Article by: By MICHELE MANDEL
Ontario’s most heinous young offenders may as well be at camp –
The teen who stabbed his brother Johnathon 71 times enjoys the swimming pool. A youth implicated in the Boxing Day shooting of Jane Creba has access to pottery class.
They may be young, but they are killers or accused killers, and so we assume that they will pay dearly for their actions.
But we would be wrong.
A fraternity of Ontario’s most heinous young murderers are doing easy time at Sprucedale Youth Centre, says an employee who has come forward after years of frustration.
“They get the kid glove treatment,” complains the worker, who doesn’t want his name used. “It bothers a lot of us. It’s pretty incredible as far as what these guys get. They’re treated with a lot more dignity than their victims ever were.”
Located in Simcoe, 90 minutes west of Toronto, the youth jail is the highest level of closed detention ordered for young offenders.
It seems they may as well be at camp.
Besides the indoor pool, there’s the gym, weight room, tennis courts, shared kitchens, video games and late-night weekends when they’re allowed to order in Kentucky Fried Chicken or McDonald’s. If they get bored, there’s the volleyball club, hockey program, arts and crafts and music appreciation.
“Schools in the city are looking at having to close their pools while at our place, they can get their swimming lessons or go down for a recreational swim,” the staffer says. “I have to pay for my kids to take swimming lessons. These kids don’t. They’re given everything. It just makes you sick.”
At the same time, we have made a conscious decision in this country not to be as punitive with youth criminals here as they are in the United States.
We believe that there is still hope for these kids, that there remains a small window to reach them.
If we just threw them into the adult population, there’s little doubt they would come out the other side angrier and more bent on criminality than ever before.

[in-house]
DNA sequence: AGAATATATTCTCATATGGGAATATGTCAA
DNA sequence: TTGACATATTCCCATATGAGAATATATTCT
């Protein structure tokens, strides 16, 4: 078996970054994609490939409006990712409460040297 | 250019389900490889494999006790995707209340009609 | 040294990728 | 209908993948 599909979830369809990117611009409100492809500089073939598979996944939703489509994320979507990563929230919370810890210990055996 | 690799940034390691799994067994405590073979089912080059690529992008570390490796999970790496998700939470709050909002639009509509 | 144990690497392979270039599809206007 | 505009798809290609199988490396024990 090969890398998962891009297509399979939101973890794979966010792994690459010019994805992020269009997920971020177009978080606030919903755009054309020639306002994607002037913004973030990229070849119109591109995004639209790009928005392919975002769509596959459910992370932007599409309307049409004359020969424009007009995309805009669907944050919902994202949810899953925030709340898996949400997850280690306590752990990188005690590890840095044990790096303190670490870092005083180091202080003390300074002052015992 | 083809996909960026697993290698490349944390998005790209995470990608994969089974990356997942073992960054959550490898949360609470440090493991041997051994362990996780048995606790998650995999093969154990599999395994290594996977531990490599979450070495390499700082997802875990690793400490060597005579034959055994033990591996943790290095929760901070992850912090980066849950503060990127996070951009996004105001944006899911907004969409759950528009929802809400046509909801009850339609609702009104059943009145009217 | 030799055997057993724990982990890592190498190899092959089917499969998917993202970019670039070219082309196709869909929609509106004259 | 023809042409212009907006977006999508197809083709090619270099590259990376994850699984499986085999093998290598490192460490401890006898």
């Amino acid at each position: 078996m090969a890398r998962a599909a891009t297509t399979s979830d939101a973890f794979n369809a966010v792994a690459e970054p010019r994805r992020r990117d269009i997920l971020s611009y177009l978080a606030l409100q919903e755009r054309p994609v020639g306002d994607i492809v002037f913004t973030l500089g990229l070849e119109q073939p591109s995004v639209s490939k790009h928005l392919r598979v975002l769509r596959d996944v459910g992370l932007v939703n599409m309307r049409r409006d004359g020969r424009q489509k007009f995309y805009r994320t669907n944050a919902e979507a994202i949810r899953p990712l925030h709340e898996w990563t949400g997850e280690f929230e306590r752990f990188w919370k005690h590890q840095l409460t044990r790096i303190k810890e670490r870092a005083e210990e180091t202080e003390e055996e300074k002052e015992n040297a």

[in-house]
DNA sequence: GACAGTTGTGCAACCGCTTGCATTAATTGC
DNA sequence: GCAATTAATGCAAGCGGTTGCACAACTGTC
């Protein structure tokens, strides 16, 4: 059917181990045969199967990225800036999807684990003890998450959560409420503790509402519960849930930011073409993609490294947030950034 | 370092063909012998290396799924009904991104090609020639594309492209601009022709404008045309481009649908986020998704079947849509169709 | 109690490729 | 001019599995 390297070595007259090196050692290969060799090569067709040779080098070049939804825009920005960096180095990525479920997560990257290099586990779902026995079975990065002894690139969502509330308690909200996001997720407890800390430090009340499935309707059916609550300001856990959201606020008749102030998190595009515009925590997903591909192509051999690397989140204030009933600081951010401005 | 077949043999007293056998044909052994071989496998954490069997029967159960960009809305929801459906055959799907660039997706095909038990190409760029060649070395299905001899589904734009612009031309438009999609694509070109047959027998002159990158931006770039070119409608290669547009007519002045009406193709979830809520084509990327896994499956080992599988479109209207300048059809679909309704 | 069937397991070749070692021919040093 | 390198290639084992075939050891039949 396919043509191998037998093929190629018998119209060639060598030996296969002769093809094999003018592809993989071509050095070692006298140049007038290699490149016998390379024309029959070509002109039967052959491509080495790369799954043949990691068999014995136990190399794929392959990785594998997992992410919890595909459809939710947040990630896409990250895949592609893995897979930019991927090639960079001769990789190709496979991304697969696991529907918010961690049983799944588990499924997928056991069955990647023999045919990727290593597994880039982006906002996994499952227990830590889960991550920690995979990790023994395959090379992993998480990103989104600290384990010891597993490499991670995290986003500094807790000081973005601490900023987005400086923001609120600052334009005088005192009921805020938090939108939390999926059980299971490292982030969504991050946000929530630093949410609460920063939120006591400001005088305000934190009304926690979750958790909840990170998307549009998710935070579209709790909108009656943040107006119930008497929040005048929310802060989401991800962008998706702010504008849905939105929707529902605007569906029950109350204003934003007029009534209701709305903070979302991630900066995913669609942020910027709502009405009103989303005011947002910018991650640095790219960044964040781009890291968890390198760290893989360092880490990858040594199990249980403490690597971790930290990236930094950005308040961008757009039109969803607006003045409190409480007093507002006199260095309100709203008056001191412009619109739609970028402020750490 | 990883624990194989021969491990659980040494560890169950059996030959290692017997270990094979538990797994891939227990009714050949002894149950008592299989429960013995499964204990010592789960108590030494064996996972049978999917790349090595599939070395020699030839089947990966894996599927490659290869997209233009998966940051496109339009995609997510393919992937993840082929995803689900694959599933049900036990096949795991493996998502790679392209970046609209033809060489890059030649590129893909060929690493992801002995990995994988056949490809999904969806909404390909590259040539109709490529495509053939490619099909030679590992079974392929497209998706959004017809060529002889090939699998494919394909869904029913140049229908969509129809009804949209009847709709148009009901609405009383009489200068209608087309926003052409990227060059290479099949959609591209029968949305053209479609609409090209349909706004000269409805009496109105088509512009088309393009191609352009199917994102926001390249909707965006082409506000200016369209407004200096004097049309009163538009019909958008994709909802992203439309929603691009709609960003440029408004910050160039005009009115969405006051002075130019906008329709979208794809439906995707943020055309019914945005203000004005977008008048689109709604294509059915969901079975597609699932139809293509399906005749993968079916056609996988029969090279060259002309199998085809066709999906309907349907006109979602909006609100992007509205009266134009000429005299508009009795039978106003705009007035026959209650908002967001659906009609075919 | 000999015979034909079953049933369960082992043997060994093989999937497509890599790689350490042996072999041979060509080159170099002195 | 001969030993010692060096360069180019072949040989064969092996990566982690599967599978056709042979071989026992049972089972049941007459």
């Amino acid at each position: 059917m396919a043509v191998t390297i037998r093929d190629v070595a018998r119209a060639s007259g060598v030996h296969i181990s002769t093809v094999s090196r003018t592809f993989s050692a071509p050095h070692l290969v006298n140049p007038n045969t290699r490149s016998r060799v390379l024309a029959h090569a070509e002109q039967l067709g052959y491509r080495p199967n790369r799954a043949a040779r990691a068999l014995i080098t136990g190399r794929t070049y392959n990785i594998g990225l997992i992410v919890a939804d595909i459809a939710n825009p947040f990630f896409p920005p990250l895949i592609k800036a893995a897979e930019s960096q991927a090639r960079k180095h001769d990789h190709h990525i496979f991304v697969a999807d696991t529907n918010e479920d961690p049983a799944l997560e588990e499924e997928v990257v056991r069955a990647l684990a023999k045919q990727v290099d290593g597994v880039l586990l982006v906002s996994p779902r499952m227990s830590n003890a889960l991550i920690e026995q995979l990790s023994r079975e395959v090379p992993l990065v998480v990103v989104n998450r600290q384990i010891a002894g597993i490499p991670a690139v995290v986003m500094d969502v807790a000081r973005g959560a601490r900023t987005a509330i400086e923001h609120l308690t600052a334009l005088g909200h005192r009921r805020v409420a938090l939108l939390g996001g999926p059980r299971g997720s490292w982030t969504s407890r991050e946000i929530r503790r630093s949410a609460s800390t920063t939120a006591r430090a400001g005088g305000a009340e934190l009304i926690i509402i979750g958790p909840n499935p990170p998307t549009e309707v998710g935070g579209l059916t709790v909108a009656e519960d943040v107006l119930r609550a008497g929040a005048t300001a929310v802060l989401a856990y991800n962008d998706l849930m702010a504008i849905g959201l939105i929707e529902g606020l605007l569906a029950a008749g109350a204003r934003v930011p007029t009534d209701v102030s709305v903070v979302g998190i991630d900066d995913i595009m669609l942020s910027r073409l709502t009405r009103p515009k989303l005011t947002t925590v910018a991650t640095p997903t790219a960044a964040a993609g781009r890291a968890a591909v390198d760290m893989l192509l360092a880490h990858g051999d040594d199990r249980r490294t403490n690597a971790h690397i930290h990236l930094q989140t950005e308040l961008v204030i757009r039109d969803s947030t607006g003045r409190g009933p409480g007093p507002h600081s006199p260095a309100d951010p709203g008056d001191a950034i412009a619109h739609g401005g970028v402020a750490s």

But this employee argues that we have gone too far in the opposite direction.
“We just got in one of the (accused) Boxing Day shooters,” he says of a young offender charged in the death of 15-year-old Creba. “He’s just laughing while he’s at this Mickey Mouse joint. How does this stop them from killing again?”
What especially galls him is that six of the 38 currently in the youth centre are over 18 and aren’t even kids. Of those some are even over 20, the age they are required to be transferred into adult prison by the Youth Criminal Justice Act unless the provincial director deems otherwise.
“When they hit 18, you should kick them out and make them do some hard time,” he argues.
Last week, the 21-year-old killer of Terrence Ali, the young teen beaten to death after a Caribana party in 2003, was finally moved out of Sprucedale into an adult jail after intense pressure from Ali’s furious mother.
The Sprucedale worker says Ali’s killer was a bully who should have been moved out long before.
“He was beating this one kid up and he was still allowed to stay there,” he says. “He was a 21-year-old treated like a kid who could get anything.”
For at least one inmate, anything even included sex.
This 21-year-old is in Sprucedale for the 2003 Scarborough murder of his 17-year-old ex-girlfriend with a baseball bat. That didn’t stop him from having a six-week-long affair last summer with one of the centre’s supervisory officers.
As the Sun’s Sam Pazzano revealed last month, the employee was fired but Sprucedale authorities are not only letting the killer stay on — they are even recommending he be released into the community 10 months early because he’s an “exemplary resident.”
‘WE WERE SHOCKED’
“We were shocked he was allowed to stay,” says the Sprucedale worker. “He was out bowling with her during some of their encounters. How he was out of a maximum security jail bowling is beyond me.”
Bowling excursions, he says, have now been cancelled.
Also bunking at the youth jail is Kevin Madden, 19, who was sentenced as an adult last fall to life in prison for the vicious murder of his brother Johnathon.
Yet the notorious killer is being allowed to serve his first two years in the youth facility despite court testimony that he is liable to bully younger boys.
“The first thing he did when he got here was go for a swim,” the employee says. “We just shake our heads at what happens there.”
He says it’s time the public — and the victims’ families — knew what goes on.
“If people had half a notion, they’d be appalled,” he insists. “The kids are laughing because they’re going to the Sprucedale resort. It must drive a nail into parents’ hearts.”
- Friday, May 29th, 2020
CCVF attended the National Victim’s week symposium
“Moving the Conversation Forward for Victims of Crime”
We support the initiatives of the Federal Ombudsman to create greater rights and services for all victims of crime in Canada
April 21 – 27, 2013. National Victims week awareness campaign
We All Have a Role.
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